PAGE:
I guess I don't really know what torte means because it seemes to be used to describe decorated layer cakes especially ones with a lot of ground nuts. The cake layers we made contained no nuts but part of the “tang” came from buttermilk and lemon zest in the batter. No one noticed during the demo when Chef swapped the quantities for whole eggs and egg whites so her cake wasn't as white as expected. The idea was to include whole eggs for structure, but a larger quantity of egg whites to yield a paler product. After ours was baked, my partner and I noticed ours was quite yellow despite using the right number of eggs. Chef was very excited because she thought we must have added too much baking soda which tends to darken cakes. (Cocoa powder, which is acidic, is often combined with soda to yield a dark brown, rather than red, cake.) I'm pretty sure I measured the leavener correctly but since my scale is only accurate to 2 g, I may have been off by a bit. In any case, the cake tasted fine.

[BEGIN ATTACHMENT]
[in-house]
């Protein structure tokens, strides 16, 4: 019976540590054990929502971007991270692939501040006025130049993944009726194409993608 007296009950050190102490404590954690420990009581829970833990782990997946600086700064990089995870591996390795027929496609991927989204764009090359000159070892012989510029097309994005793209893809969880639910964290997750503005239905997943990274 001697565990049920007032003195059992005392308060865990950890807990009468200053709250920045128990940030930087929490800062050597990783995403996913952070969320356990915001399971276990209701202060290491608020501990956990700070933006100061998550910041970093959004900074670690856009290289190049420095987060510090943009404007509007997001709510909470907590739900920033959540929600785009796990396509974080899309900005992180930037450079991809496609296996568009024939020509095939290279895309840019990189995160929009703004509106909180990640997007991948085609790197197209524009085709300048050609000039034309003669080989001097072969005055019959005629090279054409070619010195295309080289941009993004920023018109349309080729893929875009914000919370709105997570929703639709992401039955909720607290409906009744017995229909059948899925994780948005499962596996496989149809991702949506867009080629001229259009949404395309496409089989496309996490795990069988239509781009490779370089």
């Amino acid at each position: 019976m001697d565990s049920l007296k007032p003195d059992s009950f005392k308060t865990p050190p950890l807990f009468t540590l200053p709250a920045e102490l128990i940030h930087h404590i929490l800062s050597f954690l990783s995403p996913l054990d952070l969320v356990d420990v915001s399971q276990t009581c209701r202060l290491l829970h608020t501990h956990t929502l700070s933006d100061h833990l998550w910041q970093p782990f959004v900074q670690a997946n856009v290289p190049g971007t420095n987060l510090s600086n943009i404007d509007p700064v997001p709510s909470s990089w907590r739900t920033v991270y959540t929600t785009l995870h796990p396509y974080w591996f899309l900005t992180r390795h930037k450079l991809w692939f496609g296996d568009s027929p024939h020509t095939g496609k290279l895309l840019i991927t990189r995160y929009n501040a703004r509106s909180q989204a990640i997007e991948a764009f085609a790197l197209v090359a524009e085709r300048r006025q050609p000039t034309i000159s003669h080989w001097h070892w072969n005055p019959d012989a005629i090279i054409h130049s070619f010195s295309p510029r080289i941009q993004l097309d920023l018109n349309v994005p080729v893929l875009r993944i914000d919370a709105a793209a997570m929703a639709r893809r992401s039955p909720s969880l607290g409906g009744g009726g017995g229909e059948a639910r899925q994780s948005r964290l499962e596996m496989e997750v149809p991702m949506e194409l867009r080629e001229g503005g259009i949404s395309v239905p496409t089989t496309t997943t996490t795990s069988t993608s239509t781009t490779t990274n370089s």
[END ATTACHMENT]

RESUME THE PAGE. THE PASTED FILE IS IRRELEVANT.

We made the tangy frosting, which was just whipped cream, sour cream, sugar and gelatin. Our instructor gave us vanilla beans to use which was nicer than the clear extract. For example, we split the 7" cakes in half then soaked them simple syrup. Our recipe says to make 4 layers but everyone opted to make a less ridiculous two-layer torte. We spread the frosting on the bottom layer, then piped a border around the edge before filling it with sliced strawberries, mandarin segments and blueberries. A zigzag of cream on top helped to anchor the top layer. We masked the whole thing with more frosting, combed the sides and garnished the top. An apricot glaze helped to protect the fruit from drying out.
I really like this torte, with its soft cake layers, jumble of fruit and tangy frosting. This is something I will definitely make again.